'The Impossible' Review: True Tale Proves Emotionally Captivating
It's been about eight years since a massive tsunami devastated much
of the Asian continent. The tsunami hit the day after Christmas in 2004 and
killed more than 100,000 people. It also affected millions of other
families who were in the area or who knew those directly affected by the
“The Impossible” chronicles one American family that was on vacation
when the devastating event occurred.
Naomi Watts and Ewan McGregor star as Henry and Marla, a young couple
raising three mischievous but endearing brothers. The family is enjoying
their trip when during a visit to the pool, the ocean -- so beautiful at a
distance—erupts and a massive wave overwhelms the coastal area. Homes are
shattered. Families destroyed. Lives changed.
It is in that sequence and the ensuing ones that director Juan Antonio
Bayona propels the audience into the story.
The chaos of the tsunami is
frantically shot as survivors attempt to peek out of the water to stay alive.
Maria emerges from the water seconds at a time looking at the surrounding area
and trying to locate her lost children and her missing husband.
In a few heart-breaking sequences, Maria spots her oldest child Lucas (Tom
Holland) and attempts to reach him. The water is too fierce though as the two
drift, swim and fight to make it through the flood. Of course, their bodies are
being propelled by pounds of water as both are pushed and prodded
by normal everyday items that are as armful as weapons in the open water.
Although none of the members of the family are well-established as the film
begins, the scenes of this duo trying to find each other are emotionally
gripping. The director creates an intense and personal scene where viewers are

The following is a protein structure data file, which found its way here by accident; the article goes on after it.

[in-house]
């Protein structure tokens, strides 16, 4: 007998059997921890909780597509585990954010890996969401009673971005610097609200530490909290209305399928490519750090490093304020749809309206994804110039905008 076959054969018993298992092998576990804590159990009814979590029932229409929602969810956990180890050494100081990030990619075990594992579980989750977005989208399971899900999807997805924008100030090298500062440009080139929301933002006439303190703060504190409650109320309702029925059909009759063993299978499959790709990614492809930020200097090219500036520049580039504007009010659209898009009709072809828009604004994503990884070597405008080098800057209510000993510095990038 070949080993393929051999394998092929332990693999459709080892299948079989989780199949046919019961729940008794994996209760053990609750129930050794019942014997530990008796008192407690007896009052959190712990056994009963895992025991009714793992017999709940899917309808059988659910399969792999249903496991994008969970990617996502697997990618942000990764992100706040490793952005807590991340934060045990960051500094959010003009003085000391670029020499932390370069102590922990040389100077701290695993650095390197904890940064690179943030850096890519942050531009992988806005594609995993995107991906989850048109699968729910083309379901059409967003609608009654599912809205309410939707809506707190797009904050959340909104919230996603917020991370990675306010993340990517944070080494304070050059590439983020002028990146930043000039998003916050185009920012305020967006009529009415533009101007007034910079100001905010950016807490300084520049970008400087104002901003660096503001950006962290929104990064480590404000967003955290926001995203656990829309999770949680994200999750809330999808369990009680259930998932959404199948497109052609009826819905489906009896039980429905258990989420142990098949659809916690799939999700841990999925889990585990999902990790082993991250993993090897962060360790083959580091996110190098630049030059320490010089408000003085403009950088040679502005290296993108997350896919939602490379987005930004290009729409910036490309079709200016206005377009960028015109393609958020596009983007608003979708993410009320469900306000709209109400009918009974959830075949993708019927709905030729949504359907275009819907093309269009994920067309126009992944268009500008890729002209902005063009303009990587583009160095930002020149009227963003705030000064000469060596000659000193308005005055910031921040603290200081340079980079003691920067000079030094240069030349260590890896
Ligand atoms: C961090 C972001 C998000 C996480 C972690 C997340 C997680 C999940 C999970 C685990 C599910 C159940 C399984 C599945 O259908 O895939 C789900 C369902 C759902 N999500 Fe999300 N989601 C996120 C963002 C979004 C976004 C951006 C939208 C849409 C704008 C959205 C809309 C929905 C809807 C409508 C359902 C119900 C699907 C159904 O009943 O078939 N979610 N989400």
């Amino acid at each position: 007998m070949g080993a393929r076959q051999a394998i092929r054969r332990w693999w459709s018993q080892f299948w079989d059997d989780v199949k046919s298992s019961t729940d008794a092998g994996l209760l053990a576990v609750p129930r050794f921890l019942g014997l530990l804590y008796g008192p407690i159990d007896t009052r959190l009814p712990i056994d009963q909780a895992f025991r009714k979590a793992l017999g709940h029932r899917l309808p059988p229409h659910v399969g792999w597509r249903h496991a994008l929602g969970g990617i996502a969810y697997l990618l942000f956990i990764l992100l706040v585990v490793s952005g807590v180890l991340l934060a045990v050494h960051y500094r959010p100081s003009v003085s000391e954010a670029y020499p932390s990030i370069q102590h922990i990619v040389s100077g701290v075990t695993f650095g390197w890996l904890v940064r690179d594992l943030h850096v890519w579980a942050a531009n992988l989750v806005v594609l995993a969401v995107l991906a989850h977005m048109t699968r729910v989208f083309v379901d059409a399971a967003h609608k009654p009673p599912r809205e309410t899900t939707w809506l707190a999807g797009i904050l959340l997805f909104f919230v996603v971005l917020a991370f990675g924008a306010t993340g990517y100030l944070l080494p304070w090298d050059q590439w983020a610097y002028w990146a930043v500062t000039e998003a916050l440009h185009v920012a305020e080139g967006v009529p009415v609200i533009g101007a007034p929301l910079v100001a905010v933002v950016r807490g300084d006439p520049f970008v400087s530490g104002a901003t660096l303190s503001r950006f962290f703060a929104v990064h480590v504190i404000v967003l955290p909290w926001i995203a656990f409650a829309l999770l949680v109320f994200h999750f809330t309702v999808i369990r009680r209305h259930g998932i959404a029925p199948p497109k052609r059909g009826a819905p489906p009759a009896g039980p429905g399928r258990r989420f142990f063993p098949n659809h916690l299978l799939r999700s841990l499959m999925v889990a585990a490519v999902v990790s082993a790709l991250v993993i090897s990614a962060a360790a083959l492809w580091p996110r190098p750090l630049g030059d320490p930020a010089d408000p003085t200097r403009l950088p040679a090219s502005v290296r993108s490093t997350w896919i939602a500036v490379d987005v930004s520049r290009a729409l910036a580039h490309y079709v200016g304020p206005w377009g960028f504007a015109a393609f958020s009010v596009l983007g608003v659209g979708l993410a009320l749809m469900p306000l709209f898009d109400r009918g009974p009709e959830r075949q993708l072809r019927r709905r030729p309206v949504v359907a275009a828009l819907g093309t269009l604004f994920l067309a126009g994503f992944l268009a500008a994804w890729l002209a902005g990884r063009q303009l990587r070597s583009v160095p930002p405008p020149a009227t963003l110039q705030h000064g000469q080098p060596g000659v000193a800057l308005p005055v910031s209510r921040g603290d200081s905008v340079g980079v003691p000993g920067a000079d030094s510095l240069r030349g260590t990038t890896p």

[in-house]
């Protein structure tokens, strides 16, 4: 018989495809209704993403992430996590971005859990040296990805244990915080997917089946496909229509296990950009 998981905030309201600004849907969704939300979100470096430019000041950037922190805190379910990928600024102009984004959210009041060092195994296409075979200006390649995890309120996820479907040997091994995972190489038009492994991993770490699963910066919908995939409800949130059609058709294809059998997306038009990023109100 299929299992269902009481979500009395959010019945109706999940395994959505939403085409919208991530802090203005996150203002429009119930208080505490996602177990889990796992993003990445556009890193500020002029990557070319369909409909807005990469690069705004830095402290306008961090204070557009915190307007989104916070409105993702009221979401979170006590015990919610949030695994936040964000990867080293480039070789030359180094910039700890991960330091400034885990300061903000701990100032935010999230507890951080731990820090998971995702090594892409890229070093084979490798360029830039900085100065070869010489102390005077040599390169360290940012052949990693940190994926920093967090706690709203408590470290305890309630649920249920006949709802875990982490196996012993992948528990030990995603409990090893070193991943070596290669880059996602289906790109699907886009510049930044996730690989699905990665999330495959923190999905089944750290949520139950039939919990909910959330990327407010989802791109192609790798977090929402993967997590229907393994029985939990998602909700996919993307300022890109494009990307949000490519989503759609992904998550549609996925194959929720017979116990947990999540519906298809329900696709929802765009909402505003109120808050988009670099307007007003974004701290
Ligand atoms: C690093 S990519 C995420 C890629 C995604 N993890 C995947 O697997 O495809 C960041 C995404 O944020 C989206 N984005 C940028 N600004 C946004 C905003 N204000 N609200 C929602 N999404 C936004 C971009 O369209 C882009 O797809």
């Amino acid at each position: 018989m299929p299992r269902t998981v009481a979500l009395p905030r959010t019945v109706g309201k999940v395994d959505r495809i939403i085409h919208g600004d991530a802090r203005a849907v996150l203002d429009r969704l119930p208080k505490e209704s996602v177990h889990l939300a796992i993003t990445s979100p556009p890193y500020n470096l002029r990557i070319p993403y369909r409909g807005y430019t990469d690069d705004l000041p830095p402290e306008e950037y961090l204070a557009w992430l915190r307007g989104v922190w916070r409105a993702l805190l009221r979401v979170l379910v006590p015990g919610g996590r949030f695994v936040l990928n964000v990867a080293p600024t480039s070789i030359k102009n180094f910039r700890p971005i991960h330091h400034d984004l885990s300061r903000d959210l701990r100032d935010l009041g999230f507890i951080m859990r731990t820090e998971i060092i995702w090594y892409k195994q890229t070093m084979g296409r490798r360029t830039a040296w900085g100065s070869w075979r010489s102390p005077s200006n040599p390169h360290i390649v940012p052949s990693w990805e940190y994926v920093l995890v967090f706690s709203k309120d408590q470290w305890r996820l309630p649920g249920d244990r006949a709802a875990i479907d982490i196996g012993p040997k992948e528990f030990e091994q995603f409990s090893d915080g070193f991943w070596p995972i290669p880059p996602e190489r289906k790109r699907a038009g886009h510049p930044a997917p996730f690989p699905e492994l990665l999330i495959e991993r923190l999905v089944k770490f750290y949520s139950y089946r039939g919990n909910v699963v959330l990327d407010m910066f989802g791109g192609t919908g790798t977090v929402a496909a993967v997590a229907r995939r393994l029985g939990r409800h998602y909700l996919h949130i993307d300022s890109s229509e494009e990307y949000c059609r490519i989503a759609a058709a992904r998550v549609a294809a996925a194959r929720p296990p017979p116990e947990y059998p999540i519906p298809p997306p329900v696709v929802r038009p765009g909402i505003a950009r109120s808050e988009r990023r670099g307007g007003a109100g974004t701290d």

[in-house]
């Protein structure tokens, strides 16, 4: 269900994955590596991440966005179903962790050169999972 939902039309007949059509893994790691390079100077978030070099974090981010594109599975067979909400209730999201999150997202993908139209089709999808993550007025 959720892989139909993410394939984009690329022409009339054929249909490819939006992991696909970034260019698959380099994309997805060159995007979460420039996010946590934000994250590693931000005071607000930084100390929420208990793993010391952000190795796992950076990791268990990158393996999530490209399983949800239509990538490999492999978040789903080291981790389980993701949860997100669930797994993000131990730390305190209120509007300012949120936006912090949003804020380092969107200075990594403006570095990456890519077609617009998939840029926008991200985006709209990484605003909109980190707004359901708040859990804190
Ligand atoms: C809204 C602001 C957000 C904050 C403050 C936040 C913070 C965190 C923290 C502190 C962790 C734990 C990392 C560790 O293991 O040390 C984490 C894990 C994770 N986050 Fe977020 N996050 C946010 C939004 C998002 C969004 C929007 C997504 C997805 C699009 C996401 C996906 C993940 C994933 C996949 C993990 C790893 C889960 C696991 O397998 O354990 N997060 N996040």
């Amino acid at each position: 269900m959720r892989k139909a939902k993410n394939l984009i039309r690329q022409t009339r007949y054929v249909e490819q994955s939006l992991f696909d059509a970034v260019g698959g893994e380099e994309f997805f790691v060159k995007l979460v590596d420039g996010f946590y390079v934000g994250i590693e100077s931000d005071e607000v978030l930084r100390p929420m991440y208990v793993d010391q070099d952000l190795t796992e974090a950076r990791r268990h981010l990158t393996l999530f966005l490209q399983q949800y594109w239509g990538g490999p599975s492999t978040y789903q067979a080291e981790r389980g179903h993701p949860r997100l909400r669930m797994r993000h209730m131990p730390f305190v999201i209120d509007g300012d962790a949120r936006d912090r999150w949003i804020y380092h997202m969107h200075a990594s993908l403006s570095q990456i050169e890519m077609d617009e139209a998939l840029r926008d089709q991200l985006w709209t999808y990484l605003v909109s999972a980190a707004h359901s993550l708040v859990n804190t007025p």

likely to connect with the situation onscreen more than the particular
characters. Those moments alone are enough to merit a recommendation.
As the water settles and the two survive that first ordeal, they are rescued
by locals who bring them to a makeshift shelter. Meanwhile, Henry searches
unflinchingly for the missing members of his family. It would be wrong for me
to spoil who survives the storm. What I can note is that the love and
affection the members of this family share with one another never disappears
from the screen from one heart-breaking scene to the next.
Admittedly, the second half of the story falters a bit, and it's obvious that
the filmmakers are simply looking for ways to keep members of this family away
from one another for dramatic effect. There is one long sequence where several
individuals stand feet away from each other without knowing it. Such clichéd
sequences serve to undercut the real power and urgency underlying the
“The Impossible” features two solid performances by Watts and McGregor but
the greatest acting chops are shown by the young Holland. This boy is put through an intense
ordeal as he attempts to save his injured mother and tries to locate his
siblings and father. But through it all, Holland
shows a sensitivity and a depth of feeling that gives the film a more potent
power than it might have had otherwise.
The complete story, though flawed in its execution and with a few ending
moments that seem blatantly out of place, is brought to vivid and powerful life
in “The Impossible.” Just make sure to bring tissues to the theater when you